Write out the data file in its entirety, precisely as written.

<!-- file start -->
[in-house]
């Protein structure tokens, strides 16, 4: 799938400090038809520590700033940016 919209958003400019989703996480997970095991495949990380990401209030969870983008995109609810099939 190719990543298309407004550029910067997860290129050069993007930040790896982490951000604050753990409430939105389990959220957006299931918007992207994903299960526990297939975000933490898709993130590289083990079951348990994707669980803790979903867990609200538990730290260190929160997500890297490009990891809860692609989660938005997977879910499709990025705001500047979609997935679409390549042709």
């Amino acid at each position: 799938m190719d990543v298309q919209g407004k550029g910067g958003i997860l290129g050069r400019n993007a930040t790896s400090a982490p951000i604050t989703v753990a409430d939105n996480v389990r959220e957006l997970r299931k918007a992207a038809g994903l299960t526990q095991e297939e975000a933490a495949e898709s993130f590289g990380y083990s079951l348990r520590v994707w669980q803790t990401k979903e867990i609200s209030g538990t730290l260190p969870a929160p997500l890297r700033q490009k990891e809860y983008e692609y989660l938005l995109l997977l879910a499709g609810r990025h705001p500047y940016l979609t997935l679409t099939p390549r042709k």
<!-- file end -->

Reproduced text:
[in-house]
């Protein structure tokens, strides 16, 4: 799938400090038809520590700033940016 919209958003400019989703996480997970095991495949990380990401209030969870983008995109609810099939 190719990543298309407004550029910067997860290129050069993007930040790896982490951000604050753990409430939105389990959220957006299931918007992207994903299960526990297939975000933490898709993130590289083990079951348990994707669980803790979903867990609200538990730290260190929160997500890297490009990891809860692609989660938005997977879910499709990025705001500047979609997935679409390549042709």
């Amino acid at each position: 799938m190719d990543v298309q919209g407004k550029g910067g958003i997860l290129g050069r400019n993007a930040t790896s400090a982490p951000i604050t989703v753990a409430d939105n996480v389990r959220e957006l997970r299931k918007a992207a038809g994903l299960t526990q095991e297939e975000a933490a495949e898709s993130f590289g990380y083990s079951l348990r520590v994707w669980q803790t990401k979903e867990i609200s209030g538990t730290l260190p969870a929160p997500l890297r700033q490009k990891e809860y983008e692609y989660l938005l995109l997977l879910a499709g609810r990025h705001p500047y940016l979609t997935l679409t099939p390549r042709k």